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At a WordPress conference this past weekend, I learned about an online service called Wordnik that brings social interaction to online dictionary use. In addition to a word of the day, a blog, and some community features, the site has a pretty snappy search engine and provides etymologies, synonyms, contexts, pronunciations, and the ability to save word lists (for example “words I’d like to use one day”). The site also aggregates tweets and Flickr images relevant to a given word, and you can comment on and tag words to add metadata of your own. I haven’t played with it much, but it looks kind of neat. If you’re a word nerd like me, maybe Wordnik will be up your alley; I’m still trying to figure out a good way to incorporate it seamlessly into my reading and writing on the web.

Poking around at the Wordnik site got me to thinking a bit about dictionaries, and I thought I’d share my dictionary tendencies and ask how you use dictionaries.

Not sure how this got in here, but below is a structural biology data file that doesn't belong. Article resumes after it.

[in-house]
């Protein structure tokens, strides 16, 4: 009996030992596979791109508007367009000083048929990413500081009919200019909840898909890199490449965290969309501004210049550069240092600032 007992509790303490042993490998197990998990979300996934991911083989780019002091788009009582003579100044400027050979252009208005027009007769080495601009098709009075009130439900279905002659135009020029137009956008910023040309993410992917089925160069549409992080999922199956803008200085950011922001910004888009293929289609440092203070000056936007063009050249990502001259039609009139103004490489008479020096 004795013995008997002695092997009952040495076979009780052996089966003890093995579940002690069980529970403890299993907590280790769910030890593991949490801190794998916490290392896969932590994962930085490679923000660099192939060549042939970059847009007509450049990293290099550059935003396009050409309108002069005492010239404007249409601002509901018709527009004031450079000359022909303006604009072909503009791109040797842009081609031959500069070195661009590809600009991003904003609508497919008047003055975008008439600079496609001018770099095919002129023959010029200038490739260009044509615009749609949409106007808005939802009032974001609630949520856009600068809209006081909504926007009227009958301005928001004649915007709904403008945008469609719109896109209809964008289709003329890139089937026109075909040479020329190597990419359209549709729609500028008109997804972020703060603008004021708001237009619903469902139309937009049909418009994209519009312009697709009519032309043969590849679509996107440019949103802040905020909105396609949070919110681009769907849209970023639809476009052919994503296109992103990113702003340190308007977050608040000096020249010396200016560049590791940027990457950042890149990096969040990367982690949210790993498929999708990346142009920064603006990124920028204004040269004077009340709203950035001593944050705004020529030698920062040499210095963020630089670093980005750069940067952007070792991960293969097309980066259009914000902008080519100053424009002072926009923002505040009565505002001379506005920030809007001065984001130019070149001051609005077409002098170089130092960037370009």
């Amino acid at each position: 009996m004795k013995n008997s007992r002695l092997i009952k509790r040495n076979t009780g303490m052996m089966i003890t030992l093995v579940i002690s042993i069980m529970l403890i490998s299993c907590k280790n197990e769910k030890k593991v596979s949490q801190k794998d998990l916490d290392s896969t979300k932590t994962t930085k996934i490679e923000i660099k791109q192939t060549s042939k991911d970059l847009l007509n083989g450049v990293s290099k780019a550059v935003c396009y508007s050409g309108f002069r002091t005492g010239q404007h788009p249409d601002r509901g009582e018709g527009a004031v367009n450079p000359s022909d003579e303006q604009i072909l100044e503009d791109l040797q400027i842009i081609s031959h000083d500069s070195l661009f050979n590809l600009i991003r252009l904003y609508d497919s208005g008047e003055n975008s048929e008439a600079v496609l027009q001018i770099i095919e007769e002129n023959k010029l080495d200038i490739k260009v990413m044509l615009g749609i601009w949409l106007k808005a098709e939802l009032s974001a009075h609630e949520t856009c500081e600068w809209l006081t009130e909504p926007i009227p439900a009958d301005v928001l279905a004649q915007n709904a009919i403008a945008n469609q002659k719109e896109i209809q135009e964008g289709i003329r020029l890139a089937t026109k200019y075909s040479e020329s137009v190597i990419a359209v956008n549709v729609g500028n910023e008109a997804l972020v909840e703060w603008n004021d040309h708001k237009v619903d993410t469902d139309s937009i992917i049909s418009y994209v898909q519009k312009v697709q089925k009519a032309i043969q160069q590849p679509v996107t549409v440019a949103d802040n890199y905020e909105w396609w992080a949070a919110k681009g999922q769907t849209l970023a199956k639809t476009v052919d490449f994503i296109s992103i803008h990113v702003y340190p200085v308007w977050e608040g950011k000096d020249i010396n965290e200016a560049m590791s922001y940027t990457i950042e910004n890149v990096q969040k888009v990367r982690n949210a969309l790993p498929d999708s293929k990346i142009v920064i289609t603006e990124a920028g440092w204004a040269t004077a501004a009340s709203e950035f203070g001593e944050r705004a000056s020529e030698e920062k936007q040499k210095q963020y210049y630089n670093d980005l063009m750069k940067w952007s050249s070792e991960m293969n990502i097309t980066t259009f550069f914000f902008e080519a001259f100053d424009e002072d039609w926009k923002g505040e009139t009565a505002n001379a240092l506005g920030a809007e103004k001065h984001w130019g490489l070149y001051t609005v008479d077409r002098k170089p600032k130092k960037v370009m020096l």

I became something of a dictionary enthusiast in college when I took a course on word origins. At the time, I used primarily an American Heritage Dictionary, though I occasionally dipped into others when I didn’t have my AHD handy. If I had a particularly interesting word I wanted to chase down, I would go to one of the libraries that housed a 20-plus volume of the Oxford English Dictionary, which is generally seen as the authority on English language lexicography. There also happens to be a fascinating book titled The Professor and the Madman that provides a glimpse into how the many citations the OED boasts were compiled, with special attention devoted to one especially colorful (and tragic) contributor.

Later in college, my parents were kind enough to give me a copy of the OED on CD-ROM. I’m old enough that the software itself actually came on and had to be run from a 3.5-inch diskette, with the CD holding the data. This put the whole of the OED at my fingertips and led me down all sorts of fun lexical paths (such as taking up a professor’s challenge to find the one-syllable word in English with the most letters).